People always ask me “How do you do it?” or “What’s the secret to staying so healthy?” And quite honestly, I don’t see myself too different from anyone else. I have challenges just like you.
As matter of fact, I fought hard with myself yesterday on whether or not I should go to yoga class. I mean “battlefield of the mind” HARD. Have you ever done that? It was kinda crazy (and creepy, in a “why are you fighting with yourself” kinda way).
One part of me (the cheerleader) kept saying “You’ve got this, girl.”
“You know when you get there, you’ll feel so much better for it because you always do.” She then went on saying “You do so much for everyone else. You surely deserve this one hour with, and for, yourself.”
Then the other part of me (the over-achiever) immediately jumped in by saying “You know you have work to get done.”
“You’ve been procrastinating on projects for WEEKS, and it’s time to get on it.” She then went on to say “And you know the plumber is coming by, as well as the internet guy. You can’t do it all, Christine. What if they show up while you’re in downward-facing dog?”
Ugh! These parts can get on my nerves sometimes!
It just kept going…and going… and going. At one point, I just sat down and was like “What the heck is going on here??
The truth of the matter is we all have different “parts” of us. You probably know this to be true because you’ve undoubtedly said “There’s a part of me that wants to ABC, but then there’s another part of me that wants to XYZ.
For me, there was a part of me that wanted to go to my yoga practice. I love my practice and how it makes me feel. I’m a yoga teacher, for crumbs sake! But then there was another part of me that knew I had a lot to get done: work projects and appointments.
But when I took a moment to pause, I was able to think things through more clearly on my own without the interruption of the “parts”. Before I tell you what I decided to do, let me get to the nitty-gritty of why change and commitment can be hard and scary at times.
There are 2 major things that trip us up when it comes to change & commitment:
- Fear of losing what we already have (comfort zone)
- Fear of not getting what we want (fear of failure)
Read those 2 again.
Fear is a form of resistance. Most of us resist change like the plague because it’s scary and it takes us out of our comfort zone. Even when we say we want a certain thing. Even when we know changing our way is for the better. Even when there’s a pot of gold on the other side of the mountain. It’s hard and it’s scary to get started and stay committed.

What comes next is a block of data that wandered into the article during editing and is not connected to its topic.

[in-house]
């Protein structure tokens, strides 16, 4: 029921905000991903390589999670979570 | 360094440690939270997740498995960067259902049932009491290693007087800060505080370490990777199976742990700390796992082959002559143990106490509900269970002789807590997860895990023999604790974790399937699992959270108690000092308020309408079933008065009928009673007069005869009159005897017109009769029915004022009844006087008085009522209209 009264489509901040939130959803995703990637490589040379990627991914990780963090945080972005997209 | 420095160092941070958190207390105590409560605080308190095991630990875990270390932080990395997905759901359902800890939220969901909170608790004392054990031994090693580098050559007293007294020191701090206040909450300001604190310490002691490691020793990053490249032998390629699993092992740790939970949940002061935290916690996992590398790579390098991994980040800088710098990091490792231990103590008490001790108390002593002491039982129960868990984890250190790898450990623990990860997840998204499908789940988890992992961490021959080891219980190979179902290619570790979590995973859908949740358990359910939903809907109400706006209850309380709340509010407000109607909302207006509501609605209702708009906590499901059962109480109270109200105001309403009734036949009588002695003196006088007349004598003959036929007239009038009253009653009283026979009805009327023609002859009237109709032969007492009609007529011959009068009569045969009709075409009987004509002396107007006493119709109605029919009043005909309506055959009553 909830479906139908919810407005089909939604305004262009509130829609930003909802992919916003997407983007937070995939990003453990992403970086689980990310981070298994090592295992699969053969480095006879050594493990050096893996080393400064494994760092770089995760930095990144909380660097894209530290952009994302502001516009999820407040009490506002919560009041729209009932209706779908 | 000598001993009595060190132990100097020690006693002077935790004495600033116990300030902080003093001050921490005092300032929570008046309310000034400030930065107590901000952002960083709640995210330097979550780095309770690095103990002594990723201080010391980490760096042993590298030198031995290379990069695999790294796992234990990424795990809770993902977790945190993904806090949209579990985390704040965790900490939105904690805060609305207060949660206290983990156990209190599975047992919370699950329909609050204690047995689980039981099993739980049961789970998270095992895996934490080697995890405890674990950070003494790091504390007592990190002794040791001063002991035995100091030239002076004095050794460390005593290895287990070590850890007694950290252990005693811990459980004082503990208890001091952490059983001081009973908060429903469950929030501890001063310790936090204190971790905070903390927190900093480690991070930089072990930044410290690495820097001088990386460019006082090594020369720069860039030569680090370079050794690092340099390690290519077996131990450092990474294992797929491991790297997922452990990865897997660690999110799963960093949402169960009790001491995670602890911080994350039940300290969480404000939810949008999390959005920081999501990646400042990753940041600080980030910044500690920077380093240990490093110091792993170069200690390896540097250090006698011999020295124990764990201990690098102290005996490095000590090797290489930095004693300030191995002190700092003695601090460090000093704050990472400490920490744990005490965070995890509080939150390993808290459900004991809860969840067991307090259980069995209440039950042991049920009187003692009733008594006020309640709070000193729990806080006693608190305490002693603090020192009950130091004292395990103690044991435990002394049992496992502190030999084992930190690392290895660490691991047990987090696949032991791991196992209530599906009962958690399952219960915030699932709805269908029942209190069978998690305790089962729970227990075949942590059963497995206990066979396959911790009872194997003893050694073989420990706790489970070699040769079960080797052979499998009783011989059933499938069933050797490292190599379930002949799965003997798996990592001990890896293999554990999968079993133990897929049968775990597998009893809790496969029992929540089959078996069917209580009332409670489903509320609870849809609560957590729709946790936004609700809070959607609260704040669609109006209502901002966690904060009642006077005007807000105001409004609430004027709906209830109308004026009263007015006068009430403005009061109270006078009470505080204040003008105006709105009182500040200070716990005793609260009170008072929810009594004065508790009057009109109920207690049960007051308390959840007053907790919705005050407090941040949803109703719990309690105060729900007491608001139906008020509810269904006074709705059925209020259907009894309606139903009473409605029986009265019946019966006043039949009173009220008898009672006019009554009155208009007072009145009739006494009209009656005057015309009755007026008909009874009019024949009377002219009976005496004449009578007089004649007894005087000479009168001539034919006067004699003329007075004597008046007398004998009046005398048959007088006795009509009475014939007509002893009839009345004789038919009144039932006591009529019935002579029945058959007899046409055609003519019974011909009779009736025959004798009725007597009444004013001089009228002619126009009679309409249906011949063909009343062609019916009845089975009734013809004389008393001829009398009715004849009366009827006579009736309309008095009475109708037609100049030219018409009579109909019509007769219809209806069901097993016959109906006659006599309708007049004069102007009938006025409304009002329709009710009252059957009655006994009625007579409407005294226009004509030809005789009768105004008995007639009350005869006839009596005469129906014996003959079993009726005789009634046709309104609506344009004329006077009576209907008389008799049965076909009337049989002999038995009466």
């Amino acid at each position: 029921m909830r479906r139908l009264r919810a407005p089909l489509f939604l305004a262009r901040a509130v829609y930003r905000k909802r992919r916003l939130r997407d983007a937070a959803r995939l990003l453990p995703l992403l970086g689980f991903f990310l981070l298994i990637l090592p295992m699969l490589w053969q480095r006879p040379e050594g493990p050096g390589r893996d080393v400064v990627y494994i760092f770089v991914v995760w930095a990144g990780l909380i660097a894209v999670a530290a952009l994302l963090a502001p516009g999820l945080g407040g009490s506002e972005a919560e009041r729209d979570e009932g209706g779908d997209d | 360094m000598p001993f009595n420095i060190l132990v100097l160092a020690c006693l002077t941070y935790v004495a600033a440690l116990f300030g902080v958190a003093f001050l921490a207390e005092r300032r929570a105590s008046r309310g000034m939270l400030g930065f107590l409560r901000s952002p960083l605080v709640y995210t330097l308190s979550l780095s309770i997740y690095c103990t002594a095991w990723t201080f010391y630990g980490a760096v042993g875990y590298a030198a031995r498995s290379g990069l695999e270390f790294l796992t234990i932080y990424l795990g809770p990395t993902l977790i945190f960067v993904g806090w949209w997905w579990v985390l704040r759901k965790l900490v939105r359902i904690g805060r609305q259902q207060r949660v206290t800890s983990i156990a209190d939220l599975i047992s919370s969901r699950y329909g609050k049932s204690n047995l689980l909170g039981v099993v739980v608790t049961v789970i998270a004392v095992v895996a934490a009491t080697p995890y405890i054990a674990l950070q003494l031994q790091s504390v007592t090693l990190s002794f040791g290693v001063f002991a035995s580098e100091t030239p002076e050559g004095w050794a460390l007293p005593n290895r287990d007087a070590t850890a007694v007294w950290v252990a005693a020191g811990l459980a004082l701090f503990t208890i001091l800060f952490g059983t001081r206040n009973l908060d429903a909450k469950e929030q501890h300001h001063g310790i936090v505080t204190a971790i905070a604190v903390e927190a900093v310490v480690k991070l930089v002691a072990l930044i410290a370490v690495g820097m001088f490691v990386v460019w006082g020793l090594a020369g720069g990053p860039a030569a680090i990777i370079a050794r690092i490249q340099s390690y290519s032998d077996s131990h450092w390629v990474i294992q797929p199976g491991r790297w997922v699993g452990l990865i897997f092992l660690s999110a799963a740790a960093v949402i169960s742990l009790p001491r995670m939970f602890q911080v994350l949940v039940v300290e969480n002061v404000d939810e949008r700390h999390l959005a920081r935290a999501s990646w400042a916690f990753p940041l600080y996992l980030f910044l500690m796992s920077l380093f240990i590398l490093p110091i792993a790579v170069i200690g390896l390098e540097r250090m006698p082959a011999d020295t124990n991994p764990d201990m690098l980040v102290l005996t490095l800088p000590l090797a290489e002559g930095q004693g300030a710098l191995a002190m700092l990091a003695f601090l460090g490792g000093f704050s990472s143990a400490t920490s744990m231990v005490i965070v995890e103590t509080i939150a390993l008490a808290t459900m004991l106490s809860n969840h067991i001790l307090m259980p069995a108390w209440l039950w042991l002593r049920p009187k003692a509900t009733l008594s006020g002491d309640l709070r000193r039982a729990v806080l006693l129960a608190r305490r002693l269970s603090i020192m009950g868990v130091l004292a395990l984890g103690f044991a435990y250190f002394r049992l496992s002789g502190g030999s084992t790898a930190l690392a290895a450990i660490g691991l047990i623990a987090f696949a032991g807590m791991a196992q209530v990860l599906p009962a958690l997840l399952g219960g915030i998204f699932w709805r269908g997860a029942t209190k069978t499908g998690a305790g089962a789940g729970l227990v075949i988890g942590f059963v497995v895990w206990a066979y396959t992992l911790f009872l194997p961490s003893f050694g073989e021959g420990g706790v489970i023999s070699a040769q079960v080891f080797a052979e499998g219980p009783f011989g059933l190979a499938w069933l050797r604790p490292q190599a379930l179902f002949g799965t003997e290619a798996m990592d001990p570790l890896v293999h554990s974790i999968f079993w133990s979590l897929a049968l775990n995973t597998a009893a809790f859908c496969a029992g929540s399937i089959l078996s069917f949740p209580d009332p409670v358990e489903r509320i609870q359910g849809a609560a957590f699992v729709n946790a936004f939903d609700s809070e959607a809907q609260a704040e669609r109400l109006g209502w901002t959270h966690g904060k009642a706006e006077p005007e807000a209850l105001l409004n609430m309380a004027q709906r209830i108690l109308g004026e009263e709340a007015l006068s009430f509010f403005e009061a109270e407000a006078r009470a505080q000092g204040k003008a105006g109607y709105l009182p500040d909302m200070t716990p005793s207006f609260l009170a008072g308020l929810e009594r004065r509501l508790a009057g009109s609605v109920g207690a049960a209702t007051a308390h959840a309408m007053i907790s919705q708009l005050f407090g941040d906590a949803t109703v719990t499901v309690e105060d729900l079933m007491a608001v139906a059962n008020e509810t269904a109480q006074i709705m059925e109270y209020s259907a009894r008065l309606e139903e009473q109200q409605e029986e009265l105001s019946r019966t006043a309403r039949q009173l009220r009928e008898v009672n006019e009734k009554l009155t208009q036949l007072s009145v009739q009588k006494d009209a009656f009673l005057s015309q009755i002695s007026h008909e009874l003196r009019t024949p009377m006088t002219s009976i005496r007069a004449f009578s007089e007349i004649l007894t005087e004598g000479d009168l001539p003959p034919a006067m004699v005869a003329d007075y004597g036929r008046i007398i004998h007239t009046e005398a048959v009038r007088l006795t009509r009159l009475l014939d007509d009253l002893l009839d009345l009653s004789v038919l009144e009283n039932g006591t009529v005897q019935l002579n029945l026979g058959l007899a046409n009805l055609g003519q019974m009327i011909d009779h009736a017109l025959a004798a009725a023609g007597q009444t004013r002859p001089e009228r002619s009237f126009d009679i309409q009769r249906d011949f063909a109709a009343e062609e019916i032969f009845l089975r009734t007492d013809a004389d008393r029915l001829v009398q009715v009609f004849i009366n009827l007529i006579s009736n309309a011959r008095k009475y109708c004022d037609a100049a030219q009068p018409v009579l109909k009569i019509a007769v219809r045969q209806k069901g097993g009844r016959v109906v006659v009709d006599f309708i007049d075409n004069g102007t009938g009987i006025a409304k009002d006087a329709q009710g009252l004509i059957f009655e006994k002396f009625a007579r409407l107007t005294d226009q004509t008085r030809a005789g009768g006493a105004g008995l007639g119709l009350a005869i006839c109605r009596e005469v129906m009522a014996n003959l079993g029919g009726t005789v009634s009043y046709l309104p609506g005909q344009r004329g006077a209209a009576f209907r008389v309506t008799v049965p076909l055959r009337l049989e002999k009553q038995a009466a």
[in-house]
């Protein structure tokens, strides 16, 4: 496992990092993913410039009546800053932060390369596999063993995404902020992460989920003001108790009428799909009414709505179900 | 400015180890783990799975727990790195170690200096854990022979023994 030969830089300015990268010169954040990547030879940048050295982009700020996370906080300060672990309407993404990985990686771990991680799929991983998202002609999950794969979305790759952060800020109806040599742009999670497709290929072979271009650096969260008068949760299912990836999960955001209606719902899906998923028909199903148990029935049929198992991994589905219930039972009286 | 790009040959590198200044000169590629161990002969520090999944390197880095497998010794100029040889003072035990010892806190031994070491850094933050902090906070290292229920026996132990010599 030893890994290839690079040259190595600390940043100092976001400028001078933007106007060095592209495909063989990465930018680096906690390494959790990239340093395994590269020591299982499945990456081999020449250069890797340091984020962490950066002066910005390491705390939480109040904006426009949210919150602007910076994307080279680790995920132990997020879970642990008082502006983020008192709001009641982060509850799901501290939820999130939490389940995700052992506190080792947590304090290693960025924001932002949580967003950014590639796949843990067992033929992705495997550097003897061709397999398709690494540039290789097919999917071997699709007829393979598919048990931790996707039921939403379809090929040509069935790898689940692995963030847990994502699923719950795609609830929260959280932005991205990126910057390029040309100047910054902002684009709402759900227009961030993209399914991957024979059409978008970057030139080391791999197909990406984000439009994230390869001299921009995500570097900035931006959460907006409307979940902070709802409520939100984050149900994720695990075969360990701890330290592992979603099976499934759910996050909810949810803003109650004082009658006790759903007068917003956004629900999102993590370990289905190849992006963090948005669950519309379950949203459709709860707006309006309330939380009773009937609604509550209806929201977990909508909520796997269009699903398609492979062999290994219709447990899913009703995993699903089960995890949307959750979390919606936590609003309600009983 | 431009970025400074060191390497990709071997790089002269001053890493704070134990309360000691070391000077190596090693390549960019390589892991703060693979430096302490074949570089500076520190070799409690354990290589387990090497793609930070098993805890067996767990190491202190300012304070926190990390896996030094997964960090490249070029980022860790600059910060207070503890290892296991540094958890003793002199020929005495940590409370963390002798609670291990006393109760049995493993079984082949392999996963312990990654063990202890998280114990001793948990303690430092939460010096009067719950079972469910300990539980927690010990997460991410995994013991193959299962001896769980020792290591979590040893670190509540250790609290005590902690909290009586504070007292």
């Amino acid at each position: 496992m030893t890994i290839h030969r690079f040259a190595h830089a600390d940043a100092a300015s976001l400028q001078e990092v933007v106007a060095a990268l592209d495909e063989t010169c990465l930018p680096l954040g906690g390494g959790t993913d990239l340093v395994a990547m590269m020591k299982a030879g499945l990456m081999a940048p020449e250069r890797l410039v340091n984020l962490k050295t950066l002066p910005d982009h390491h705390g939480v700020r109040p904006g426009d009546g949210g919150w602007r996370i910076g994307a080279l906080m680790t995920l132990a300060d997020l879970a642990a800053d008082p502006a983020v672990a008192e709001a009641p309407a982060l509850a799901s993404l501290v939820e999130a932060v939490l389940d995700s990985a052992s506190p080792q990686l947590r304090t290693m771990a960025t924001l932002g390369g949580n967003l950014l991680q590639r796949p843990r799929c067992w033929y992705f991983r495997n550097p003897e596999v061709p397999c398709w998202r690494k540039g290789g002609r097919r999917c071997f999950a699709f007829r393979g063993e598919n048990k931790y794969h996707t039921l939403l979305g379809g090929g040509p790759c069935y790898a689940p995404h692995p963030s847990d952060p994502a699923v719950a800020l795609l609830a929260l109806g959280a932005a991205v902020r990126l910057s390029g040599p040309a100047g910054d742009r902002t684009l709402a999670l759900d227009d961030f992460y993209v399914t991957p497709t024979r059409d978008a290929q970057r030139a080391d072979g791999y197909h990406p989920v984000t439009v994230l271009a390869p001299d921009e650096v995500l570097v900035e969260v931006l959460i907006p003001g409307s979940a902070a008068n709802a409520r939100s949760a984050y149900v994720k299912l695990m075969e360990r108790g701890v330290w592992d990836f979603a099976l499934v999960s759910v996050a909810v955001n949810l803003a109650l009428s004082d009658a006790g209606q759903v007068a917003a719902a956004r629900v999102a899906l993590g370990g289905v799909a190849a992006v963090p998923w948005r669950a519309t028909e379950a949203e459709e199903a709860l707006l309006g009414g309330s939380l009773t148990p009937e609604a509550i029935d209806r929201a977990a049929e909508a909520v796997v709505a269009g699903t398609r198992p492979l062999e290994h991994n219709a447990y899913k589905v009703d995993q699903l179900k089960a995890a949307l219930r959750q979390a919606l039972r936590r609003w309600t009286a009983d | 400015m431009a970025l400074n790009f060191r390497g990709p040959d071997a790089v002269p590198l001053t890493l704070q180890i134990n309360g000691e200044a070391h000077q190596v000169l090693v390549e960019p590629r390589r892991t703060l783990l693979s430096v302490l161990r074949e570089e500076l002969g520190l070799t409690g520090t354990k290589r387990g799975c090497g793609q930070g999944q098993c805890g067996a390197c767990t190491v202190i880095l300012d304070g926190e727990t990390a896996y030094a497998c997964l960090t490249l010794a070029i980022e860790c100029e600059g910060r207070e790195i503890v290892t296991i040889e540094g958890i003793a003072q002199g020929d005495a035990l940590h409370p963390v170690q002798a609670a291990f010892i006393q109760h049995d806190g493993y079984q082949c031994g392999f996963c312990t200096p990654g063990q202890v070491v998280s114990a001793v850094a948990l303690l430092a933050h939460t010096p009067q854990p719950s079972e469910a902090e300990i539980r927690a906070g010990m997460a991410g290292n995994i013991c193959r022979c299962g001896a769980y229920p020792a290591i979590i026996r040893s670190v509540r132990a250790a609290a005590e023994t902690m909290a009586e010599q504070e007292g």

So what can you do when you step onto the “Battlefield of the Mind” when it comes to creating (and staying committed to) new habits?
Here’s what I highly suggest:
- Pause. When your mind starts the back and forth chatter, take a moment to pause and recognize what’s really going on. Recognize that your “parts” are both working hard in your favor. They both want what’s best for you, even if one of them is being a little irrational.
- Breathe. This may sound a little cray-cray, but here me out. Taking in a long, deep breath in the moment of conflict can be everything you need to make a rational decision in an irrational situation. So in the moment of pause, take in a long, deep breath. Hold that breath for 4 counts, and then exhale completely for 6 counts. Then know you’ve got this!
- Take ONE step forward. There’s an old Chinese proverb that says “The journey of a thousand miles begins with a single step.” Take a moment to think of what you can do to take that one step forward towards your goal.
For me, staying committed to moving my body consistently every week has always been a challenge, and yesterday was proof of that. But in my moment of pause, I realized that I could easily have my 21 year old son take care of the plumber and the internet guy if they arrived before I got home. And my productivity towards work projects is always better after exercise; I just had to remind myself of that.
Easy breezy, lemon squeezy, right? Yeah…not all the time, but with consistent practice, new habits become a way of life.
The healthy lifestyle that I’ve created has been a work in progress over a lifetime. I still work at it every single day. Some things come easy (eating healthy) and are just a way of life for me. Some I have to work a little harder at maintaining (consistent exercise).
I bet you’re the same way, too.
So tell me, in the comments below:
- What areas of your health are you wanting to change for the better?
- Is it the fear of losing what you have (comfort) or the fear of not getting what you want (failure) that has you stuck in a rut?